Charlie said, “I started in a small way with sundries - the usual polish and laces - and I let the demand build up”. During the 1931 depression, the dole queue stretched right past his shop door, “Yet I got more business from the queue than I did from working customers. They used to bring their shoes in while they were waiting for their dole’. In the early 1950s, he had a ‘four-window shop’, by which I think he meant that he was in four units. One was devoted to selling shoes and employed eleven men besides himself and his son, Rodney. He had the business philosophy, ‘If it’s to do with footwear, then that is my business’ and thought of himself as a shopkeeper/repairer (in 1937, he was classified as a boot representative) and as his shop carried out about a thousand repairs a week, repair work was the foundation of his business. Charlie stressed that ‘he never put more capital into the selling side than he could afford’ He also believed in paying promptly and getting full discount’. He specialised in any leather repairs. He became so well known for this work that he started a ‘While you wait’ bag repair service aimed at housewives whose bags broke while shopping. He said, I have no fixed prices on this work, but always try to keep them reasonable and bear in mind the original cost of the article’. When he had some odd requests he tried to avoid the work by quoting ‘a very high price’. He gave an example of a customer who inquired about having a pair of leather bellows repaired. It was obviously a very difficult job, so Charlie said, “Yes, but it will cost you’. The customer said, ‘that will do fine’. It was a very awkward job but he made a good profit, so everyone was satisfied. Charlie commented on his sense of values: ‘the man who taught me repairing (was he an apprentice, I wonder?) hated patching of any description. I make more money out of patching proportionally than I do out of repairs. I have one man who does nothing else all day’. However, if his customers wanted to do their own repairs, he caters for them by supplying bag handles, various leathers and lambs wool inserts. He always repaired shoes as they were made but with better quality materials where possible.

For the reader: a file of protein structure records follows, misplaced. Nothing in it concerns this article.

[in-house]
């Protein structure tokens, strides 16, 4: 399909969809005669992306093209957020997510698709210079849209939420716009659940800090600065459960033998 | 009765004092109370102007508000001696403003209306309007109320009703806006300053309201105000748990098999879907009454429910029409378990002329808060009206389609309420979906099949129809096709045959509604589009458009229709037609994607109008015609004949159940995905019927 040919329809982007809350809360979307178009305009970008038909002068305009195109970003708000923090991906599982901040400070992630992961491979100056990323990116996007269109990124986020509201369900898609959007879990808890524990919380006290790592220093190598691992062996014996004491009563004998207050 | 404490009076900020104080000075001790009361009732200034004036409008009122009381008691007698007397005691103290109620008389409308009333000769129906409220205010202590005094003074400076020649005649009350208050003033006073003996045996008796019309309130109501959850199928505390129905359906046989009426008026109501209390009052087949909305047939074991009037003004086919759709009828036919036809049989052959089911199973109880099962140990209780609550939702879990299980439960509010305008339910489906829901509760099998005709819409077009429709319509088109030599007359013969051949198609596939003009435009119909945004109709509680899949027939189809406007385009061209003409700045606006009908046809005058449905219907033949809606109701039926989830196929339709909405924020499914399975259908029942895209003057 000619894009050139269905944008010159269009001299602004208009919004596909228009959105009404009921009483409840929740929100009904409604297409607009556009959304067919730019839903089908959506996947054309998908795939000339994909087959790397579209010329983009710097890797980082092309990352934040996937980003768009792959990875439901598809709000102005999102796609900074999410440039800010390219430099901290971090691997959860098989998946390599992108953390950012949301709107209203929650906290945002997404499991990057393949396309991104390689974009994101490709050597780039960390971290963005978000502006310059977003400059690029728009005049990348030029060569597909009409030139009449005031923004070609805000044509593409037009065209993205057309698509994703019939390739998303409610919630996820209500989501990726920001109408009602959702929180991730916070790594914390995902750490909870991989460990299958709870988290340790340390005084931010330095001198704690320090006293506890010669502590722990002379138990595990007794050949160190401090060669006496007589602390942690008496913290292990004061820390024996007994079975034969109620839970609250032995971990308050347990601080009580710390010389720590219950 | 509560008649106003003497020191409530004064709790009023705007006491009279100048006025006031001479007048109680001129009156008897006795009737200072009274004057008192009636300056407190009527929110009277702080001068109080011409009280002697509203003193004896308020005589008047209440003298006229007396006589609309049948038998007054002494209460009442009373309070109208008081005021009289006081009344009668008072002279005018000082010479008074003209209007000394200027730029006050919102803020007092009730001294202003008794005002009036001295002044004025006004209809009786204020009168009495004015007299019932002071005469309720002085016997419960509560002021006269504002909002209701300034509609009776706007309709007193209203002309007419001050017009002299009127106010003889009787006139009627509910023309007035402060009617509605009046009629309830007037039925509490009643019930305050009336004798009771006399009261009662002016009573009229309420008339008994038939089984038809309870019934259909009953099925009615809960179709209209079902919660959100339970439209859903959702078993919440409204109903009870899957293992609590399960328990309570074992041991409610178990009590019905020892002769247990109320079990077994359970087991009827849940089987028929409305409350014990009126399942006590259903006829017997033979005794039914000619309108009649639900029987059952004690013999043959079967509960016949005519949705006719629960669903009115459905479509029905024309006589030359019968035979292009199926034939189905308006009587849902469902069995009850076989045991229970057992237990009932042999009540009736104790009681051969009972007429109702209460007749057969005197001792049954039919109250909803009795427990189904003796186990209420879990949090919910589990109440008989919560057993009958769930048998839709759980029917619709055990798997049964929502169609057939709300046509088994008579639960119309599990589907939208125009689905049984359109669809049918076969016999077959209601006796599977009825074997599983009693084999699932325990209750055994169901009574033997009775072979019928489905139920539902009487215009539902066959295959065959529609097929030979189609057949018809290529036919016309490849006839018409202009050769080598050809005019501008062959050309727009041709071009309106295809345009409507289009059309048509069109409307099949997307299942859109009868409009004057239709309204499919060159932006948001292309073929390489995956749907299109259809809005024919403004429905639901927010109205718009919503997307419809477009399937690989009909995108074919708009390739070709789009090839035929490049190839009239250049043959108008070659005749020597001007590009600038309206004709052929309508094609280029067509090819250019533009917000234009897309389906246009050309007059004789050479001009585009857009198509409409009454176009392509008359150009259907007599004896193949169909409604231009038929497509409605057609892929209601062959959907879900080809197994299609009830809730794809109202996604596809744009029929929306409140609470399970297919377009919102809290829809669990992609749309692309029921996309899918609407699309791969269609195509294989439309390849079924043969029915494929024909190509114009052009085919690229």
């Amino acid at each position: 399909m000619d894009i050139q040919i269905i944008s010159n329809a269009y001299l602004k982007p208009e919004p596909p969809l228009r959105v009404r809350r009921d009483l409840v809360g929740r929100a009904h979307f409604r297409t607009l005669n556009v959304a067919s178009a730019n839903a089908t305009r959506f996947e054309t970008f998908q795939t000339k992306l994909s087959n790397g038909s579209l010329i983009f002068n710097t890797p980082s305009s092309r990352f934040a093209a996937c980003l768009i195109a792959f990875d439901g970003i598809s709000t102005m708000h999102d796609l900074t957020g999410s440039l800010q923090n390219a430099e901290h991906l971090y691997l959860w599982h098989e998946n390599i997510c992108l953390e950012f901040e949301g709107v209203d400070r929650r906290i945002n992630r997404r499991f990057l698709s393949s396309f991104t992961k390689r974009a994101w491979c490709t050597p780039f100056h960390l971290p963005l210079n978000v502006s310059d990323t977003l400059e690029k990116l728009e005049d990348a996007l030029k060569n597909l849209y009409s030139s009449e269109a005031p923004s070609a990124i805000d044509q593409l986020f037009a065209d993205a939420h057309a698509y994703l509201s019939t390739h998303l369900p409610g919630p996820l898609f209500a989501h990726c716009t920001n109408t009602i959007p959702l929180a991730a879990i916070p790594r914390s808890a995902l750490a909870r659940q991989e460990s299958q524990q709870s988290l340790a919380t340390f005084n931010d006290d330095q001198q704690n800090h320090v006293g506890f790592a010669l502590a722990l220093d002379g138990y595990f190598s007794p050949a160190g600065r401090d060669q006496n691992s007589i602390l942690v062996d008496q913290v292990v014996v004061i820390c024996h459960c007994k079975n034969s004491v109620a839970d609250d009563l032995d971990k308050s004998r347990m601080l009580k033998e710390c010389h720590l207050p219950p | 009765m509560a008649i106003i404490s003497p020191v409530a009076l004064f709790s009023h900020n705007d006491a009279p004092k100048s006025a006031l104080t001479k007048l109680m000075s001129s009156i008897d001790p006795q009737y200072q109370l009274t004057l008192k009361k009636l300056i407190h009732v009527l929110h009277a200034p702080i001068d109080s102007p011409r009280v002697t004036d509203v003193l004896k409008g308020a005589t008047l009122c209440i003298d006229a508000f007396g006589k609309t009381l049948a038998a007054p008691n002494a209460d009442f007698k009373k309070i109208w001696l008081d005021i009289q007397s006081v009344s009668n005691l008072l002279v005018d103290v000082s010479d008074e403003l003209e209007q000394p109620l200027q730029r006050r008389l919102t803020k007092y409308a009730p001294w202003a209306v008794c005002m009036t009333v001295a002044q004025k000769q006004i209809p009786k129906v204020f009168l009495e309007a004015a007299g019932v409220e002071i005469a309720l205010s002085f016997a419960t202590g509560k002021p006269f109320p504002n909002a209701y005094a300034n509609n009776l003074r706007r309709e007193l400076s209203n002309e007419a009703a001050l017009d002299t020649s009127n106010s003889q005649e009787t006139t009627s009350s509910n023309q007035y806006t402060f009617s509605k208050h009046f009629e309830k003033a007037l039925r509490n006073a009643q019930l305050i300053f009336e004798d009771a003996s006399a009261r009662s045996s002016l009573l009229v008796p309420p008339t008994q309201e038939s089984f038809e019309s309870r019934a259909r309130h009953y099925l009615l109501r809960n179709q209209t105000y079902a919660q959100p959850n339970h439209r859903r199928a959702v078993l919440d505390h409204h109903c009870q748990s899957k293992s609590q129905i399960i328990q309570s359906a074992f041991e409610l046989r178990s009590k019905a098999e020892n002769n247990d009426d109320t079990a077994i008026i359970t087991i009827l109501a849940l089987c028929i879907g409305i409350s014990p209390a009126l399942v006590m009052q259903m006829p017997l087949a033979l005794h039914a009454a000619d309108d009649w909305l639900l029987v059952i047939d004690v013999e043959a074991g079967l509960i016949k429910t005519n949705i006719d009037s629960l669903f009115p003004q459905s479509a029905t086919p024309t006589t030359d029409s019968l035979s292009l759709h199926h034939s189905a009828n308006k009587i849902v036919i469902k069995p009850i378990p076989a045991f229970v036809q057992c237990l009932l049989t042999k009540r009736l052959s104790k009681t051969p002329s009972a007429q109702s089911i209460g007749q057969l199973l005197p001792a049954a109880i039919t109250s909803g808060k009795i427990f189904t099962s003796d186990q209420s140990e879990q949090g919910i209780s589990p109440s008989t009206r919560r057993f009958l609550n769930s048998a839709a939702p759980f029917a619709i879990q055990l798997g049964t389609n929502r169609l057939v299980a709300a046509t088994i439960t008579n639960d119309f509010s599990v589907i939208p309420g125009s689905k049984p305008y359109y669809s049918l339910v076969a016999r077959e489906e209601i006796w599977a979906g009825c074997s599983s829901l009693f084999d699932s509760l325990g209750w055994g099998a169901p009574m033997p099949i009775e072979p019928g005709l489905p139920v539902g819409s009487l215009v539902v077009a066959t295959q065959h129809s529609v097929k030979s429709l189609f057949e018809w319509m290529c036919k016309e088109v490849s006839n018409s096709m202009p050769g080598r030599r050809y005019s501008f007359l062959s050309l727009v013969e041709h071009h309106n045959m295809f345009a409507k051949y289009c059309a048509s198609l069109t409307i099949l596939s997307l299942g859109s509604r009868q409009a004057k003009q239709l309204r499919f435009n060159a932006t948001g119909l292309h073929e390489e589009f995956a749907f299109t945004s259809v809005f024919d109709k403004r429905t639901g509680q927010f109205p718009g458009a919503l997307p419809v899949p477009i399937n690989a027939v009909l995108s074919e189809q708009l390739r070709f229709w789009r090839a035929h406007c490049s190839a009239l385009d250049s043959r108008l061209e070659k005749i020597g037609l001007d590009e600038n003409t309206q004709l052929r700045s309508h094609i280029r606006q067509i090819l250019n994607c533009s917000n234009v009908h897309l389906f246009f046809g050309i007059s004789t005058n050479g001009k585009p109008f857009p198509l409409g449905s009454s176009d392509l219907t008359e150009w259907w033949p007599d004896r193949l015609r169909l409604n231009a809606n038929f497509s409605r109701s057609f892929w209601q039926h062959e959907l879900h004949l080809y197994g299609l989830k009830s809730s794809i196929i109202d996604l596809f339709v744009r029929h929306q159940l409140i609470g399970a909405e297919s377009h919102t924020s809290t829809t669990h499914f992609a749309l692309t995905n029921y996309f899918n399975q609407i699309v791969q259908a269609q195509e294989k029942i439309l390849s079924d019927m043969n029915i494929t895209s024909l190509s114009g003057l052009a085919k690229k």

Three generations of Wrays: Rodney, Patrick and Charlie
Tommy Thompson in the shop
Rodney commented that ‘at one time, their shoe repair trade (with 50% contract work including Police and Fire Brigade work) was so busy that it occupied five units - which was most, if not all that row of shops at West Alley. An article in the North Herts Gazette (1982) entitled ‘Family Business That is the Heart and Sole of the Town’, described the ‘four-unit factory and shop groans with heavy weights, ironwork, spare soles and a new press for modern heels which shone like a beacon amid the shoes, laces and dust’. Tommy Thompson said, ‘The business hasn’t changed much no matter who runs it. Rodney runs it in much the same way as his father before him’. Rodney explained, ‘we still try to be a bit old-fashioned, giving a good service. It’s the service that still counts’. However, they had stopped repairing handbags - ‘their quality is such that they are just not worth doing’. Rodney picked up a pair of dusty, black old Oxford toe-capped shoes. He turned them over. ‘These soles’, he said pointing to smooth repair lines, ‘were repaired for a pin work exhibition of shoes. Look at the hand-sewing and the brass rivets. You can see the work in it.’ And you could. It was a pre-war shoe, but it had the look and style of today. It was classic. All the work was done by hand. He put it back under a bench supporting two ancient oily presses. Few yards away stood the new modern press with automatic nail guns and weights to hold together the glued-on soles of modern shoes. “Styles and repair techniques may have changed over the years but there’s one thing that the Wrays can be sure of….their service hasn’t.”